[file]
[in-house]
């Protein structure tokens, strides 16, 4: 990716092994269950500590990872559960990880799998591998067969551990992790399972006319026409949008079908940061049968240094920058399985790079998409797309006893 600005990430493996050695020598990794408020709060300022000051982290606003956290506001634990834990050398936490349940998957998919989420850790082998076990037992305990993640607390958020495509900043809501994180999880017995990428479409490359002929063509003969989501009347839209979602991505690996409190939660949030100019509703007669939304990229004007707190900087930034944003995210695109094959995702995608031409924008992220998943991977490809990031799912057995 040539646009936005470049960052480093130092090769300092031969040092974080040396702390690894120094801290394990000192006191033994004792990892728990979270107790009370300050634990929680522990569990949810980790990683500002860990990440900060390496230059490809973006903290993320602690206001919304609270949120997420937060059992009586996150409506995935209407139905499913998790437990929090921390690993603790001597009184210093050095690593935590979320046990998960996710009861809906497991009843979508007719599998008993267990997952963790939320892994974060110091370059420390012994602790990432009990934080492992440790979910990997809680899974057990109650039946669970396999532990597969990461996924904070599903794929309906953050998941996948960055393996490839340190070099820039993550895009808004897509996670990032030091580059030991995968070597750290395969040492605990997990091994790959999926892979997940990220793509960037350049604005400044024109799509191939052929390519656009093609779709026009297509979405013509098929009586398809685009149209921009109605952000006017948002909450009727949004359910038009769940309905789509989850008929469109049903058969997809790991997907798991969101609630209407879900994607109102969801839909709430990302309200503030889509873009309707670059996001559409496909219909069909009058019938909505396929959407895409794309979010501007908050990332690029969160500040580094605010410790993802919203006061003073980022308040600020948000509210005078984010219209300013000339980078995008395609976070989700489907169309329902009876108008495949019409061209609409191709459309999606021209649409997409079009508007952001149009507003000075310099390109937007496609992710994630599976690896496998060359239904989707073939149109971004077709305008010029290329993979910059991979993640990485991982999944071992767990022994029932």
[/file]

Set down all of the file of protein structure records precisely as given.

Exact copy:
[in-house]
């Protein structure tokens, strides 16, 4: 990716092994269950500590990872559960990880799998591998067969551990992790399972006319026409949008079908940061049968240094920058399985790079998409797309006893 600005990430493996050695020598990794408020709060300022000051982290606003956290506001634990834990050398936490349940998957998919989420850790082998076990037992305990993640607390958020495509900043809501994180999880017995990428479409490359002929063509003969989501009347839209979602991505690996409190939660949030100019509703007669939304990229004007707190900087930034944003995210695109094959995702995608031409924008992220998943991977490809990031799912057995 040539646009936005470049960052480093130092090769300092031969040092974080040396702390690894120094801290394990000192006191033994004792990892728990979270107790009370300050634990929680522990569990949810980790990683500002860990990440900060390496230059490809973006903290993320602690206001919304609270949120997420937060059992009586996150409506995935209407139905499913998790437990929090921390690993603790001597009184210093050095690593935590979320046990998960996710009861809906497991009843979508007719599998008993267990997952963790939320892994974060110091370059420390012994602790990432009990934080492992440790979910990997809680899974057990109650039946669970396999532990597969990461996924904070599903794929309906953050998941996948960055393996490839340190070099820039993550895009808004897509996670990032030091580059030991995968070597750290395969040492605990997990091994790959999926892979997940990220793509960037350049604005400044024109799509191939052929390519656009093609779709026009297509979405013509098929009586398809685009149209921009109605952000006017948002909450009727949004359910038009769940309905789509989850008929469109049903058969997809790991997907798991969101609630209407879900994607109102969801839909709430990302309200503030889509873009309707670059996001559409496909219909069909009058019938909505396929959407895409794309979010501007908050990332690029969160500040580094605010410790993802919203006061003073980022308040600020948000509210005078984010219209300013000339980078995008395609976070989700489907169309329902009876108008495949019409061209609409191709459309999606021209649409997409079009508007952001149009507003000075310099390109937007496609992710994630599976690896496998060359239904989707073939149109971004077709305008010029290329993979910059991979993640990485991982999944071992767990022994029932």